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Dad Talk
Wednesday, November 01 2017

It may be counter-cultural today to say that dads and moms are important. Each brings a very unique dimension to the parenting equation that influences a child’s ability to navigate through life. Men and women have been lured in to thinking they are mutually interchangeable but they are not. Recent research in psychology, neuroscience and epigenetics validates what has been common sense for previous generations - that moms and dads are uniquely important beyond the obvious reasons.

In her book, “Being There: Why Prioritizing Motherhood in the First Three Years Matters” psychoanalyst Erica Komisar says that “babies are much more neurologically fragile than we’ve ever understood.” She advocates a 1000-day maternity leave to maximize a mother’s physical and emotional presence with her newborn. “Every time a mother comforts a baby in distress, she’s actually regulating that baby’s emotions from the outside in. After three years, the baby internalizes that ability to regulate their emotions, but not until then.” The regulatory mechanism is oxytocin – “Mothers produce it when they give birth, breastfeed or otherwise nurture their children. The more oxytocin the mother produces, the more she produces it in the baby” by communicating via eye contact, touch and gentle talk. The baby’s brain in turn develops oxytocin receptors, which allow for self-regulation at a later age.

Listen my son to your father’s instruction and do not forsake your mother’s teaching. … For I too was a son to my father, still tender, and cherished by my mother. – Proverbs 1:8 & 4:3. A father’s instruction and a mother’s teaching provide pillars for life. A dad’s discipline is important but even more so is a mother’s tenderness, the unique dimension of nurturing she provides particularly during the early years. Proverbs provides a powerful reminder of how we are to navigate through this world – be counter-cultural.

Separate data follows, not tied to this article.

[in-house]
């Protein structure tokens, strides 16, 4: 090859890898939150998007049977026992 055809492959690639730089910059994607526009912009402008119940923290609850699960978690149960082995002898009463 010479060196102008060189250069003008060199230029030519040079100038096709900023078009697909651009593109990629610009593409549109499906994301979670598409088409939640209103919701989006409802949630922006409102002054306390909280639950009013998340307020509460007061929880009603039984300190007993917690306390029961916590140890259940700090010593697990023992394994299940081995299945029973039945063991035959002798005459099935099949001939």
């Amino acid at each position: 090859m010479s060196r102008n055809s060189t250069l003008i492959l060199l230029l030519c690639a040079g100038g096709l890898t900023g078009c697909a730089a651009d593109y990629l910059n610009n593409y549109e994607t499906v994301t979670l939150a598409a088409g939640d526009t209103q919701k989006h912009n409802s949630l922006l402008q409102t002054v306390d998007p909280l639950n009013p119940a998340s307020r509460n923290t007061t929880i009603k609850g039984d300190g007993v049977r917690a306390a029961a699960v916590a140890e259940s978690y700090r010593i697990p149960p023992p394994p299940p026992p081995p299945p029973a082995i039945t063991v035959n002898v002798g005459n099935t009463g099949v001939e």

In an interview with WSJ, Ms. Komisar states that women produce more oxytocin than men do, which answers the obvious question of why fathers are not as well-suited as mothers for this sort of ‘sensitive, empathetic nurturing.’ Fathers produce a ‘different nurturing hormone’ known as vasopressin, ‘what we call the protective, aggressive hormone.’ Children, especially boys, need that paternal nurturing to learn to control their aggression and become self-sufficient. But during the first stages of childhood, motherly love is more vital.

Prayer guide: Lord, thank You for Your design for mankind – male and female uniquely made to become husband and wife in marriage and mature to father and mother in family. I hear the call is to be faithful by prioritizing physical presence in the home, staying engaged emotionally and leading spiritually by example. Strengthen me for this journey as a dad and embolden me to be counter-cultural in this world. Amen.

A faithful father is counter-cultural by design and compliments the mother of his children.
 

Posted by: Wertz AT 08:57 pm   |  Permalink   |  0 Comments  |  Email
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